We are doing everything we can to ensure we have continuity of business, while heeding the very latest Government advice. We monitor this daily and adapt our procedures and messaging immediately to any changes that are required. We would like to express our sympathies to everyone who has been affected and continues to be affected by the COVID-19 virus.

We would also like to show our support to our teams and key workers who are working tirelessly across the country.

For more about how Willmott Dixon group are responding to the everyday changes of Covid-19 please click here.
-22 Mar. 2022

Willmott Dixon Interiors plants ‘mini forest’ in Waltham Forest

National fit-out and refurbishment specialist contractor, Willmott Dixon Interiors has delivered a new initiative to create a vibrant pocket of nature in Chingford, Waltham Forest.

A new Miyawaki-style ‘mini forest’ has been planted at Mansfield Park, in partnership with leading nature charity, The Conservation Volunteers.

The mini forest comprises 642 trees and features a mix of 18 species, including oak, beech, hazel, hornbeam, willow, wild cherry and spindleberry.

The two-day project was delivered with the support of more than 25 volunteers, including representatives from Waltham Forest Council, as well as supply chain contractor AVV Solutions which also provided sponsorship towards the cost of the trees planted.

Other sponsors included Aimbec, Centre Stage, CMB Mechanical, DES, M&C Roofing and Shaca, which are all supply chain partners of Willmott Dixon Interiors.

A dense patch of fast-growing trees, mini forests cover an area as small as a tennis pitch and are perfect for introducing pockets of nature into urban areas.

Some studies suggest that they can boost biodiversity by up to 20 times more than traditional planting, with a multi-layered woodland providing food sources for a wider range of species. Following huge success in the Netherlands, the innovative forests and their benefits are now being introduced across the UK.

The Mansfield Park project has been delivered as part of Willmott Dixon’s Now or Never sustainability ambitions, which sets a target to plant 100,000 trees nationally by 2030.

Willmott Dixon Interiors has partnered with The Conservation Volunteers and nature reserves close to its construction projects, to improve the local environment for occupiers. The contractor has hosted five separate tree planting events already this year, in locations across the West Midlands, Yorkshire and South East.

Mansfield Park is located less than four miles from the site of the Grade II* former Granada / EMD Cinema, Walthamstow, where Willmott Dixon Interiors is delivering a restoration project on behalf of Waltham Forest Council. The heritage venue is being transformed into a 950-seat multi-purpose entertainment hub to be run by Soho Theatre and is expected to open to the public as Soho Theatre Walthamstow later this year.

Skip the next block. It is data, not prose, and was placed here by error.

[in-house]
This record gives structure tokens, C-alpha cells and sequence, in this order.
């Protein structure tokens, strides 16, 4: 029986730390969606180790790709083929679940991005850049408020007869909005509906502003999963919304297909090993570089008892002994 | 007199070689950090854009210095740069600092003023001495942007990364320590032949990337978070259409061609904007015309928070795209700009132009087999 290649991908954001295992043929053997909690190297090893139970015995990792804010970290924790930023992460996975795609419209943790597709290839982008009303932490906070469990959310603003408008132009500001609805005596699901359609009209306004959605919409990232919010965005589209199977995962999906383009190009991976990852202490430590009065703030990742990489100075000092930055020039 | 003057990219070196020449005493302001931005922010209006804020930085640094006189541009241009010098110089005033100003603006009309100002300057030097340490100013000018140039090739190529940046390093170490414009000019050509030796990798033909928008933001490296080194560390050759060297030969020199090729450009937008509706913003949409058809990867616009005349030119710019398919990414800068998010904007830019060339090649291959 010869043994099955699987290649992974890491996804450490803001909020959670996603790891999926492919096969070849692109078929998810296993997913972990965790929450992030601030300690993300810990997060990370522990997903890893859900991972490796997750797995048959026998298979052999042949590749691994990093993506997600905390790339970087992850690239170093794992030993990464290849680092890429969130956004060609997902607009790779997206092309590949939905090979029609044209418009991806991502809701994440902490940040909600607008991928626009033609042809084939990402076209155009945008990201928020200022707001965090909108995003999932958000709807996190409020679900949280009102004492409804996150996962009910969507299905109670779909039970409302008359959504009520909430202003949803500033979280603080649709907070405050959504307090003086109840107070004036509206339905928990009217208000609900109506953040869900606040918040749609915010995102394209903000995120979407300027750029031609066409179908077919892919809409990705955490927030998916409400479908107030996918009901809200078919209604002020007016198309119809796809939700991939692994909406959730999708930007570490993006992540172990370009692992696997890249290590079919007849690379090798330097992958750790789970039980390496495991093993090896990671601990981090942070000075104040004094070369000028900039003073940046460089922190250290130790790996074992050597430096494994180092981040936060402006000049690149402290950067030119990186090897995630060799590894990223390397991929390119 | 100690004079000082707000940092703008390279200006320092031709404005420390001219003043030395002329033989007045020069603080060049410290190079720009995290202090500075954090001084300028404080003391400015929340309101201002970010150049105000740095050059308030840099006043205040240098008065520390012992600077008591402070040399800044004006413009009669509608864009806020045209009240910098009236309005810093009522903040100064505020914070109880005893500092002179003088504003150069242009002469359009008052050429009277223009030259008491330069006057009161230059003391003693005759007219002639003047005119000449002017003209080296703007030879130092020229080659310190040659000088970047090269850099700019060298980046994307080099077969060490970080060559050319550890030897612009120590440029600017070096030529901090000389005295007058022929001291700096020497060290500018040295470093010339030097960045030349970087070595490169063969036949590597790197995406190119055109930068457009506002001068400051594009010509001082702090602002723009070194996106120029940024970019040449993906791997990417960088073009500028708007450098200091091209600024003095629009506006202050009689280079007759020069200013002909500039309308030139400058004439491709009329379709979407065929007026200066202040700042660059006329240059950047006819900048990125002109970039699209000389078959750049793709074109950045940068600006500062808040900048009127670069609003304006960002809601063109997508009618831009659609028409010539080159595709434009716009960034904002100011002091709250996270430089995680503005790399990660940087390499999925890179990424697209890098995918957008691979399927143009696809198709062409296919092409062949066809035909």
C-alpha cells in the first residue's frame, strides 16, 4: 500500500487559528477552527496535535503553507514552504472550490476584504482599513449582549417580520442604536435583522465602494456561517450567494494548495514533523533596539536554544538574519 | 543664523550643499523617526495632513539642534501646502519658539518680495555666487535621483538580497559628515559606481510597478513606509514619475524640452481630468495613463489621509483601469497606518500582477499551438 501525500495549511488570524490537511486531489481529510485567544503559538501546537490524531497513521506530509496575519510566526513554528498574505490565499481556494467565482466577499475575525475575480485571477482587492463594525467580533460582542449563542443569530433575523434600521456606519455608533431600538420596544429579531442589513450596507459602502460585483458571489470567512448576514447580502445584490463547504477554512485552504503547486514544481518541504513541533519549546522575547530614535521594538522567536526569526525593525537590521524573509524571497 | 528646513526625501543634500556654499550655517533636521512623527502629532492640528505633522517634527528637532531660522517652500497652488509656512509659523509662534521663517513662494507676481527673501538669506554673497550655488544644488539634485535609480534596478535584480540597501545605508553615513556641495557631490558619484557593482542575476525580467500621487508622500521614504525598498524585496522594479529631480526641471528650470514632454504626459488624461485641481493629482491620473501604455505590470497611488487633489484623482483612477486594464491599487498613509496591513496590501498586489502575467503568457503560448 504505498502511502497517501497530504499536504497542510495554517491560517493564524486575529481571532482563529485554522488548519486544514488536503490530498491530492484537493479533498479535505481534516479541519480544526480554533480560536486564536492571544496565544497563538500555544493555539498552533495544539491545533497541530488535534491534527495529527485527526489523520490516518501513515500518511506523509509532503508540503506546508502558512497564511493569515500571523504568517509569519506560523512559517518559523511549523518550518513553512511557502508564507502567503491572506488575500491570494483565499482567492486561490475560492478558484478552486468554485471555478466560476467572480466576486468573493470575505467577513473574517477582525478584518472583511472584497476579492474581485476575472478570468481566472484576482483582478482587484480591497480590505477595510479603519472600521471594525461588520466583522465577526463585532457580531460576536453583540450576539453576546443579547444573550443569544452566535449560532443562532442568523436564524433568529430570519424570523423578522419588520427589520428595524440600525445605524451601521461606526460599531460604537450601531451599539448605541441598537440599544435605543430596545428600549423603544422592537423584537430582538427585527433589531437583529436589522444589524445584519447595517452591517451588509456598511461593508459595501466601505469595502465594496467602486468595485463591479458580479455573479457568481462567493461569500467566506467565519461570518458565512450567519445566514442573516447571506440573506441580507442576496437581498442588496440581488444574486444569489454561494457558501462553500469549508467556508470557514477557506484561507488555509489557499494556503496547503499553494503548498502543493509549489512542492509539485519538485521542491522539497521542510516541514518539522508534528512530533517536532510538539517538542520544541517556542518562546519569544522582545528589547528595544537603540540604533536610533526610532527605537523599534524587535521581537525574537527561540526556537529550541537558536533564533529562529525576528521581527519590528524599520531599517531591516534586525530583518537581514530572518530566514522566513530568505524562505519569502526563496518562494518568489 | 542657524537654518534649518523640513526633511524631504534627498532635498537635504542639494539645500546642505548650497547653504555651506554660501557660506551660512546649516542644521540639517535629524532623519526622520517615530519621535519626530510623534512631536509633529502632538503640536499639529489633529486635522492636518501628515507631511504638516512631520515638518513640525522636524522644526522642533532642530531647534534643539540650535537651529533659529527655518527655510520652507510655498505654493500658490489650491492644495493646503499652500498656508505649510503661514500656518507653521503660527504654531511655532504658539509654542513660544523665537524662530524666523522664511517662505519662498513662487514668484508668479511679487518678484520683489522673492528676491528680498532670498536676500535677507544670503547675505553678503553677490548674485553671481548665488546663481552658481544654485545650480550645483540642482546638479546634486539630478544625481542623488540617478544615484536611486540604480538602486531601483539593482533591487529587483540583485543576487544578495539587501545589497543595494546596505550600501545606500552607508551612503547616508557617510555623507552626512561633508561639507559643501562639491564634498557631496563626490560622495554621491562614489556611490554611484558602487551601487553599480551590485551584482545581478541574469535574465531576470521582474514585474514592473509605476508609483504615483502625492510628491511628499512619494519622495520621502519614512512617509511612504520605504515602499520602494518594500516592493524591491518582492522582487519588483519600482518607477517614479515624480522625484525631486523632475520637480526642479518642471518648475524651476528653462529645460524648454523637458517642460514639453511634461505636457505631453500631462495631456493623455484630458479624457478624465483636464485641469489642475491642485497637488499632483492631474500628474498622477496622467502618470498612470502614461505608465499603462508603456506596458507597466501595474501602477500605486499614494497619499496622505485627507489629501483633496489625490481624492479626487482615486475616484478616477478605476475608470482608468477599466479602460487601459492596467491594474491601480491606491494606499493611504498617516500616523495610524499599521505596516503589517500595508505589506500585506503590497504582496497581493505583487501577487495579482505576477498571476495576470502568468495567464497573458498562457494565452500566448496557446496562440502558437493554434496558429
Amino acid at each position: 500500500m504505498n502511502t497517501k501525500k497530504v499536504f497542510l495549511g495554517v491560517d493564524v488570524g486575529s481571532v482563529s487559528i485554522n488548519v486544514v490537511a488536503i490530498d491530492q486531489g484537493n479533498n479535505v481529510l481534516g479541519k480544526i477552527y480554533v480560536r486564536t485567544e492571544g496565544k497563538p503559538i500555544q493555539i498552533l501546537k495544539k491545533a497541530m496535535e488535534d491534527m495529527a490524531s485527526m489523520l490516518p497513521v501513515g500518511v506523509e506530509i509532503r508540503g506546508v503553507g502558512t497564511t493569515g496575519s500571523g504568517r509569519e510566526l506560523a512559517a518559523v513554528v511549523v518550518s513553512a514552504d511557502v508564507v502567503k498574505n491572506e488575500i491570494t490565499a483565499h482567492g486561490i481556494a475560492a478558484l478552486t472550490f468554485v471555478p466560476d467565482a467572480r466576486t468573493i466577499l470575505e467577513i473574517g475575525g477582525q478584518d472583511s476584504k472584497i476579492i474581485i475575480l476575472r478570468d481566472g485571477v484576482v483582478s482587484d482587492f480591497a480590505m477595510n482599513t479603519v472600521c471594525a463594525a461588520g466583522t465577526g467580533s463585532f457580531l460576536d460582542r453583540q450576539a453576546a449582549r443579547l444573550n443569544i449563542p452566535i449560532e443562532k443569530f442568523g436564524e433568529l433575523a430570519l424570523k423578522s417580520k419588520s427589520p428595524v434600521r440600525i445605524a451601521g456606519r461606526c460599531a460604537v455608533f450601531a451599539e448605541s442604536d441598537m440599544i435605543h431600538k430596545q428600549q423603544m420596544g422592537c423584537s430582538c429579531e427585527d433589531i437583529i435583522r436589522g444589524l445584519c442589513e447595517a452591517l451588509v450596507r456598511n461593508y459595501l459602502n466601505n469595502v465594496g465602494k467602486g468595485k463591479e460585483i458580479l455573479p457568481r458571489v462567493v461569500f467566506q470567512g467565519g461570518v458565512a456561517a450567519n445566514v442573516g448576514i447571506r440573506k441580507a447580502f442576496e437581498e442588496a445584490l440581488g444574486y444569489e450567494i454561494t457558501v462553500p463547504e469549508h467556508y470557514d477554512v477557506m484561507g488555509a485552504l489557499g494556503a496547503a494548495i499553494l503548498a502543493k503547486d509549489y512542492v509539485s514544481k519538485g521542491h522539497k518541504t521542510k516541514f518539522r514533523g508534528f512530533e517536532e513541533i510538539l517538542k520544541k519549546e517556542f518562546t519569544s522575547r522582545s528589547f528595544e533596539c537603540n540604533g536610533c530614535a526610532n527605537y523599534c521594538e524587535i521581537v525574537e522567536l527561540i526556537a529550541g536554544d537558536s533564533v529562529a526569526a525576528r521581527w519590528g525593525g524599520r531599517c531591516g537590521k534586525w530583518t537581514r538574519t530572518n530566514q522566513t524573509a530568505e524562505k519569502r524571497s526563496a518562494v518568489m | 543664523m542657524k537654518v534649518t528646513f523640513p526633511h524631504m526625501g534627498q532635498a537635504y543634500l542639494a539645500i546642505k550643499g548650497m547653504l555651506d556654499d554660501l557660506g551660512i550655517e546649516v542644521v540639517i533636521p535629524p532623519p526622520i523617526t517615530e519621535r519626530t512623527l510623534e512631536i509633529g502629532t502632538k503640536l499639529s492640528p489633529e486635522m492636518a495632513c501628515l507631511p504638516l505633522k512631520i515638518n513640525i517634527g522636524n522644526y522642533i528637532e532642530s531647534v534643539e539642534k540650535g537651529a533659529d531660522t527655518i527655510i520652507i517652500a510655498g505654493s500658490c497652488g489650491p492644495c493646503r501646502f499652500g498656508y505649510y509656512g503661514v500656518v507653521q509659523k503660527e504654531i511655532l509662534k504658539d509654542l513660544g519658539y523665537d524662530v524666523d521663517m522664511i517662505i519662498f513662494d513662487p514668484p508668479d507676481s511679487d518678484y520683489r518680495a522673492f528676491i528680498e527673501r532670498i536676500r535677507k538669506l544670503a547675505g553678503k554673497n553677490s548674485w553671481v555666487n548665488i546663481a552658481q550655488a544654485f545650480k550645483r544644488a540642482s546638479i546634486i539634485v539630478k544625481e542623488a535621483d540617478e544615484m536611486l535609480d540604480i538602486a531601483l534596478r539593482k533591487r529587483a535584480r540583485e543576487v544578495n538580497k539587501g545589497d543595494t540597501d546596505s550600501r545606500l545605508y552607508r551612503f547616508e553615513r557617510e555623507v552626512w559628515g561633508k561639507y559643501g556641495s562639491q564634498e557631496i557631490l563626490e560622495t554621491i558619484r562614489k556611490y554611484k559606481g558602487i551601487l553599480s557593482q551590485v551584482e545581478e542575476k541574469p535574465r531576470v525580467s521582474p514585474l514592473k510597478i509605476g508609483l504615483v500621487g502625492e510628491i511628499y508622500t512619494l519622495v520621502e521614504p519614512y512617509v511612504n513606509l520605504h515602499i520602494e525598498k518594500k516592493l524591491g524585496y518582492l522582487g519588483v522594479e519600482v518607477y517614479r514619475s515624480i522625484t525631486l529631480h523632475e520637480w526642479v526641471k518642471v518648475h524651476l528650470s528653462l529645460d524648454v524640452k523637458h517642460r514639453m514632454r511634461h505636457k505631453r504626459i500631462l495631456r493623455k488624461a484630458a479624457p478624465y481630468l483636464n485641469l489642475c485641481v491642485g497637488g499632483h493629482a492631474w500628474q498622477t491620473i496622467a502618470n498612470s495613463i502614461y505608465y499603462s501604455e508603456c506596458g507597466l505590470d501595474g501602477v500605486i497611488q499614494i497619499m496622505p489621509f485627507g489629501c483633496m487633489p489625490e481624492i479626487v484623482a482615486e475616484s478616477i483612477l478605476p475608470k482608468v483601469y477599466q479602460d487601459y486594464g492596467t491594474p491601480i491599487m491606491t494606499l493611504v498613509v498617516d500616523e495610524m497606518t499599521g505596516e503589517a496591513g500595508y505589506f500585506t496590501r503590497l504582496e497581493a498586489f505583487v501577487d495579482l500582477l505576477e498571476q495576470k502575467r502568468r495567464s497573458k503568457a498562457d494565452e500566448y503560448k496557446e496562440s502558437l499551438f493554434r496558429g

Graham Shaw, Managing Director of Willmott Dixon Interiors, said: “We are hugely grateful for the support of our employees, customers and supply chain partners in the sponsorship and delivery of this fantastic project at Mansfield Park. As a business, we are committed to leaving the environment in a measurably better state than before and that includes improving health and wellbeing by creating green spaces for people and nature. Working in partnership with The Conservation Volunteers has enabled us to put arrangements in place to ensure the success and longevity of the project, so that this tiny forest will continue to flourish for years to come.”


Cllr Clyde Loakes, Deputy Leader of Waltham Forest Council and Cabinet Member for the Environment, said: “It’s important for the Council to partner with organisations that share its commitment to tackling the climate emergency. For such a transformative project like the redevelopment of the former Granada/EMD cinema, it’s only right that our construction partners are thinking big with their sustainability interventions, planting 642 trees in total, and 18 different types of trees – from oaks and willow trees to dogwoods and spindleberries. I’m proud that Council officers mucked in on the Chingford project, and really pleased to welcome another forest to Waltham Forest, adding to the Council’s extensive tree-planting efforts. The latest of these, our Great Tree Giveaway last year, gave thousands of school-aged children in Waltham Forest the opportunity to plant their own tree, helping them shape the future of their borough.”

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